Seminars in Thoracic and Cardiovascular Surgery 2014 Autumn [Link]
Donahoe L, Cho J, Perrot Md.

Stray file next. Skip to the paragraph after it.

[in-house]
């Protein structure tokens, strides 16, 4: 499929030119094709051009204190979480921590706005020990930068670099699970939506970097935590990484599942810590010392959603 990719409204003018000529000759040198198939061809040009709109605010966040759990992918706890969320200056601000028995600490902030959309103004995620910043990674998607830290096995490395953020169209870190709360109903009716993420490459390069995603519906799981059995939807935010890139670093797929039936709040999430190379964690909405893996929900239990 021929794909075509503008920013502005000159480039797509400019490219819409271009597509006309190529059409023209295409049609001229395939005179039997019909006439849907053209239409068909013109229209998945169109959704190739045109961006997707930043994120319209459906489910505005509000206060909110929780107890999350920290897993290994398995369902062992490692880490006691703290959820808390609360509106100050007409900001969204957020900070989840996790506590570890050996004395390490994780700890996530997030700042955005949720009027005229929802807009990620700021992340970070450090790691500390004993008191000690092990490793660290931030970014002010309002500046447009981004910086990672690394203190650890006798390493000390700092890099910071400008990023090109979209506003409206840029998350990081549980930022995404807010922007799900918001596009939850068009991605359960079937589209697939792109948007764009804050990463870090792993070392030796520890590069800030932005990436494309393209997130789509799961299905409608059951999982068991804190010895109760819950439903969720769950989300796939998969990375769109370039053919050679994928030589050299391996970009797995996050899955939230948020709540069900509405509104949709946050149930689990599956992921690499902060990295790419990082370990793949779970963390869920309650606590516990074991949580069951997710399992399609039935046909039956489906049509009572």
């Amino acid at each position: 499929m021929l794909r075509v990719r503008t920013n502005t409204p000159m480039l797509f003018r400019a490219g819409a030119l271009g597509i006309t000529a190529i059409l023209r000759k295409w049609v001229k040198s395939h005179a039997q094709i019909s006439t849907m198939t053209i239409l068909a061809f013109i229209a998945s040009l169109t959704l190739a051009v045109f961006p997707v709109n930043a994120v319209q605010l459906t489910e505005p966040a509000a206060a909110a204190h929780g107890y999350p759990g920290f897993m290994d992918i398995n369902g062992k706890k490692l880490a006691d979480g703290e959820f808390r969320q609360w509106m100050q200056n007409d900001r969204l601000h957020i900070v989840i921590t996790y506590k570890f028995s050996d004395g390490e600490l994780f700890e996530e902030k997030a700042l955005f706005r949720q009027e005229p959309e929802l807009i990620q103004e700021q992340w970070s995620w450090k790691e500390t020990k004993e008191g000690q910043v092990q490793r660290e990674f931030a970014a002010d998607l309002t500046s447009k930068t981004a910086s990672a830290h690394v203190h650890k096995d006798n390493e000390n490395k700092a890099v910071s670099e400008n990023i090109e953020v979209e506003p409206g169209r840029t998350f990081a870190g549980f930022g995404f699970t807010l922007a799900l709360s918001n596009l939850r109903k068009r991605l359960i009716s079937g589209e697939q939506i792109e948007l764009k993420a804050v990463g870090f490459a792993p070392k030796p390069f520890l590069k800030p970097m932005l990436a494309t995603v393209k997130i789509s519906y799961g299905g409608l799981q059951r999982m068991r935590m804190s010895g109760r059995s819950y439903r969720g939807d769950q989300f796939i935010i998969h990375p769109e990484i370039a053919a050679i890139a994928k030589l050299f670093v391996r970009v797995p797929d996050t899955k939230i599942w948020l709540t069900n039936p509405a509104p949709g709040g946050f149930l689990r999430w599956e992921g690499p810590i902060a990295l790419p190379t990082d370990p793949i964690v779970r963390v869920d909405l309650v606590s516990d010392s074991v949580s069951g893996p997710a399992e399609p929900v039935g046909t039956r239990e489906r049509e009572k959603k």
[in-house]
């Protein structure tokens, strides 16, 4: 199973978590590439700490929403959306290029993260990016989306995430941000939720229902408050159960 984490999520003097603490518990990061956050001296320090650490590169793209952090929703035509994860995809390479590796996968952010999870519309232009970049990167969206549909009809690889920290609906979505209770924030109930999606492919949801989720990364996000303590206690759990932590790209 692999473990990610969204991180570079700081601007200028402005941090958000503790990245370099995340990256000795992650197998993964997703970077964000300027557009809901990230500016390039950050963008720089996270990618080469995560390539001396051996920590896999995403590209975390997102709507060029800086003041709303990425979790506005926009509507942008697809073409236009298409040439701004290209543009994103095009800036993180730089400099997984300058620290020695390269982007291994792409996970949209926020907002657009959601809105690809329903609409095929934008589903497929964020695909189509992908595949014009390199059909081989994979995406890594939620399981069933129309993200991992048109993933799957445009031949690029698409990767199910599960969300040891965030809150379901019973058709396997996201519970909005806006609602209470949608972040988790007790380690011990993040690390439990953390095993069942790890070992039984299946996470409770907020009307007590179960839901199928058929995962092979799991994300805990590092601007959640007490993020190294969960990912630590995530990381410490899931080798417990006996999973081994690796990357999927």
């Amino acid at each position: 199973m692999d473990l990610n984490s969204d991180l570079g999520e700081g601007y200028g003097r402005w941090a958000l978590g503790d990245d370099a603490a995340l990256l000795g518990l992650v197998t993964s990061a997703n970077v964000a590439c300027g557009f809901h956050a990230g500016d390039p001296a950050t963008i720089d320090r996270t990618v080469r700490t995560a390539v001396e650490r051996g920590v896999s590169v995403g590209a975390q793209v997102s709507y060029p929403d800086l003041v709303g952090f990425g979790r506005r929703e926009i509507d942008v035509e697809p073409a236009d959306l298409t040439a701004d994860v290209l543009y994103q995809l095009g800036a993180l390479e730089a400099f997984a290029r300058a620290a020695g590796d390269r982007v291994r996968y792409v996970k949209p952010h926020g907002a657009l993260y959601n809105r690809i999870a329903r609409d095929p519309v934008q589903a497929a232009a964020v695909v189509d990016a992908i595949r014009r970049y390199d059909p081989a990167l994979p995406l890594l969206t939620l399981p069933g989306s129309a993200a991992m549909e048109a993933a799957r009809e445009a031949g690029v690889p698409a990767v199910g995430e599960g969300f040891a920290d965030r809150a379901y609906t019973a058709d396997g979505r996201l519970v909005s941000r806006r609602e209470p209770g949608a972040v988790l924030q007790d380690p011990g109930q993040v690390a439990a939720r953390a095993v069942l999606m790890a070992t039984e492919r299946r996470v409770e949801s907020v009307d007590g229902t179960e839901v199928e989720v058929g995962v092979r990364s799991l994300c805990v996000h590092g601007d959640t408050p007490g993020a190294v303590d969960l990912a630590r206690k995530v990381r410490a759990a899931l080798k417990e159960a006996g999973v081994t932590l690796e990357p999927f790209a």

Malignant mesothelioma is becoming increasingly common, and rates of diagnosis are expected to continue to increase in the coming years because of the extensive use of asbestos in industrialized countries and the long time interval between exposure and onset of disease. Although much research has been done on the optimal treatment for this disease, the overall prognosis remains grim. The main components of therapy are surgery, chemotherapy, and radiation therapy, but there is controversy in the literature about the optimal inclusion and sequencing of these treatments, as each has unique risk profiles. We have developed a new Surgery for Mesothelioma After Radiation Therapy protocol consisting of induction-accelerated hemithoracic radiation followed by extrapleural pneumonectomy. The rationale behind this protocol is to maximize both the tumoricidal and immunogenic potential of the radiotherapy while minimizing the radiation toxicity to the ipsilateral lung. Our initial trial demonstrated the feasibility of this approach and has shown encouraging results in patients with epithelial histology. In this article, we reviewed the current literature on induction chemotherapy for mesothelioma as well as described the Surgery for Mesothelioma After Radiation Therapy protocol and upcoming studies of novel induction therapies for mesothelioma.